God is not far. There’s no need to panic. Instead, we just need to be still and look to Him.

So, today, as I feel the waters rising, as I'm tempted to flail around in fear, I'm remembering the lesson of Joelle’s trip to the deep end. I'm reminding myself to not panic, look up, and breathe in the peace of God. Because my Father in heaven is here with me. He won’t let me drown. He’s given me what I need to stay afloat in all the circumstances of life. Even bronchitis, potty training, and a 20-item list.

Wednesday, March 19, 2008

God's Plans . . . Not Mine

Hi Friends,

I just got back from Mount Hermon Christian Writers conference near Scotts Valley, California. What a rich, wonderful time of being with God, friends, and other writers! As usual, I stayed up late in Central Lounge laughing at the stories told by long-time friends like Steve Laube (my agent), John Olson, Randy Ingermanson, Tracy Higley (my roommate for the conference - fun!), Lynne Thompson, Meredith Efken, Mary Hampton, and others. And new friends like Tosca Lee and Rick Acker. The seminars were fantastic, the weather mostly sunny, and the food yummy.

Now I am both exhausted and refreshed. :-) So, no story with a scriptural point from me today, but I did want to share a thought that was meaningful to me over the time of the conference. Here it is:

A recurring scripture for me (both in life and this past weekend) is Ephesians 2:10, which when translated from the Greek reads something like: For we are His masterpiece, having been created in Christi Jesus for good works which God before-prepared, that in them we may walk.

What I love about this verse is both the idea that God has already PREPARED (not just "assigned") the good works for us but also that we're not just to do them, but walk in them. The Greek there for "walk" literally says "walk around." So, there's the feel not of a good works to-do list, but these good things that God has prepared for us to walk around in, to live in, experience and become.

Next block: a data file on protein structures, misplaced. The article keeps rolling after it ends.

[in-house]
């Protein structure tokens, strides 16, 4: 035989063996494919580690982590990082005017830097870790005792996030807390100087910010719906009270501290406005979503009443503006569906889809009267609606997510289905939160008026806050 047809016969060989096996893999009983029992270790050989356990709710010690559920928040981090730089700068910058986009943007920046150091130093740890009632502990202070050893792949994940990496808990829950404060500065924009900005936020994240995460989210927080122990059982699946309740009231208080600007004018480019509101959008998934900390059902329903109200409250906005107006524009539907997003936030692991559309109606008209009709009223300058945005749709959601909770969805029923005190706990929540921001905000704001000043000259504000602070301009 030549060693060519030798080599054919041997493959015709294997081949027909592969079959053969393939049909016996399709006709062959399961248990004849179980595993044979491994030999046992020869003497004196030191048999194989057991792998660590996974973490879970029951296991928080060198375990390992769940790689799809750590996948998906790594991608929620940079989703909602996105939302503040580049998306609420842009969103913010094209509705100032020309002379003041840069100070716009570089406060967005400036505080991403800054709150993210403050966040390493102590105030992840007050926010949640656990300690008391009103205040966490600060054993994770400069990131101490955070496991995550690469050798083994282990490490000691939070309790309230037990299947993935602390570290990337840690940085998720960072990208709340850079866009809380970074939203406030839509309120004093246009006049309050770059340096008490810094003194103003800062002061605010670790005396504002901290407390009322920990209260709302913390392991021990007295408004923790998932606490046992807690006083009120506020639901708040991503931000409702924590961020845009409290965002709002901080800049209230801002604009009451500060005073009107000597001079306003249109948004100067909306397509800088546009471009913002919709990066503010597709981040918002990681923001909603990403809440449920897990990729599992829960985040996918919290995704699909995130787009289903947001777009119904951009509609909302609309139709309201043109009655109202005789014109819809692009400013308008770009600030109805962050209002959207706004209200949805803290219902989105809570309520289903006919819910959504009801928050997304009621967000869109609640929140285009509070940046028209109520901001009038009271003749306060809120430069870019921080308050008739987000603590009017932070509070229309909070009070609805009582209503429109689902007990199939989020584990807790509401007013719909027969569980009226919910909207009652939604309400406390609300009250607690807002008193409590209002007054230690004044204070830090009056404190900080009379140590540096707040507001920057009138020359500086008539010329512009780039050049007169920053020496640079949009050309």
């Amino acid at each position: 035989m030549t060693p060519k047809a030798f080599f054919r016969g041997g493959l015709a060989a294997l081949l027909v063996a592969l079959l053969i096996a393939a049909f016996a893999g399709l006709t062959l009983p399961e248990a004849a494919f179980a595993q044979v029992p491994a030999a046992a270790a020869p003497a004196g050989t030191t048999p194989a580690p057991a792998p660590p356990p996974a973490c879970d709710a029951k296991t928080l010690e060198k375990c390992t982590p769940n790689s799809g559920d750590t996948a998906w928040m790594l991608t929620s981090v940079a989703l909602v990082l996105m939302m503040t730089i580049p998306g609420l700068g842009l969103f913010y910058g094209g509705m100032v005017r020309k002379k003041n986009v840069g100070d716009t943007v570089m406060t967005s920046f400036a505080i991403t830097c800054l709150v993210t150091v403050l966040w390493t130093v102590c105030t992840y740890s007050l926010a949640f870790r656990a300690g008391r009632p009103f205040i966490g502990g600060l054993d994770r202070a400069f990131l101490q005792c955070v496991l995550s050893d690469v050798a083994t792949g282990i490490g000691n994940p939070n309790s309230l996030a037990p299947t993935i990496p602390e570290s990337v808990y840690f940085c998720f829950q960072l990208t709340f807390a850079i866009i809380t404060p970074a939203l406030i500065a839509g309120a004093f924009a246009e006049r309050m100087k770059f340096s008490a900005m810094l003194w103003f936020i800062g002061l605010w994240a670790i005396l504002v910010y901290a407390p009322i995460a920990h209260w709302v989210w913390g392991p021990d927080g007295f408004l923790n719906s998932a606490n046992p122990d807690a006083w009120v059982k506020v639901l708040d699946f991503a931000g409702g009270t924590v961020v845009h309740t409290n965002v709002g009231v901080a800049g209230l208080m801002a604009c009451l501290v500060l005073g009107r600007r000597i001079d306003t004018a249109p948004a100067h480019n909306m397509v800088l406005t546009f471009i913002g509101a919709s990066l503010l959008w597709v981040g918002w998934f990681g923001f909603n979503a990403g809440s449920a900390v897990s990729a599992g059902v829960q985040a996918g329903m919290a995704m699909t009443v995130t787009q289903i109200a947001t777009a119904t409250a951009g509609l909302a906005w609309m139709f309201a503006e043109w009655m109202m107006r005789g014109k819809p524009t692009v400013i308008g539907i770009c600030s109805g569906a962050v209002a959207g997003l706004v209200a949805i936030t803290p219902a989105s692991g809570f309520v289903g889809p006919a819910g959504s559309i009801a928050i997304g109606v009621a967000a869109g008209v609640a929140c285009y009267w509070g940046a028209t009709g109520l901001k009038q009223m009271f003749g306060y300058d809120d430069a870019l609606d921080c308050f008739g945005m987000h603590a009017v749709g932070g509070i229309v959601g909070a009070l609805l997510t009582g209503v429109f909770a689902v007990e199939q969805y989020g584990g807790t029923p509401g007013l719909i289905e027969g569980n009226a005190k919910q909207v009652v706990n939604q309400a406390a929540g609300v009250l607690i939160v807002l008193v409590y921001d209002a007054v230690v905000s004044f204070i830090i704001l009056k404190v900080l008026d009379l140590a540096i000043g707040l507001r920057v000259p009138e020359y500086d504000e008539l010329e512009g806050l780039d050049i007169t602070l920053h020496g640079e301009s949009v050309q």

For me that is a huge encouragement. I don't need to force my own plans into my life. I don't need to compare my success with others. I don't need to fret because things don't work out the way I want them to. God has prepared the good works for me. They are a gift, not a task. Now, I may walk around in them. I have a chance to live them.

I just need to walk. That's all. God says to me "This is the way, walk ye in it." (Isaiah 30:21) So, I just need to go forward, love Him, and be looking for ways to love others, ways that He has already prepared for.

That's the wonder of my walk, your walk, with a VIVID God.

(P.S. I've got some news coming out on my newsletter soon, so make sure you're signed up -- go to my website homepage - see button above - and enter your email address in the box on the right column! And please feel free to tell anyone else who might be interested about the newsletter too!)

Wednesday, March 12, 2008

Obeying God - The Right Tool

Hi Friends,

Today, I'm reminded of a story about what it takes to obey God, to follow Him, to be the person He wants me to be. I'm reminded of the difference between will power and submission. It happened like this . . .

It was the size of a watermelon. A very large watermelon. I stuck my hand through the huge hole in the screen door and hollered for my husband. “Aren’t you ever going to fix this screen?”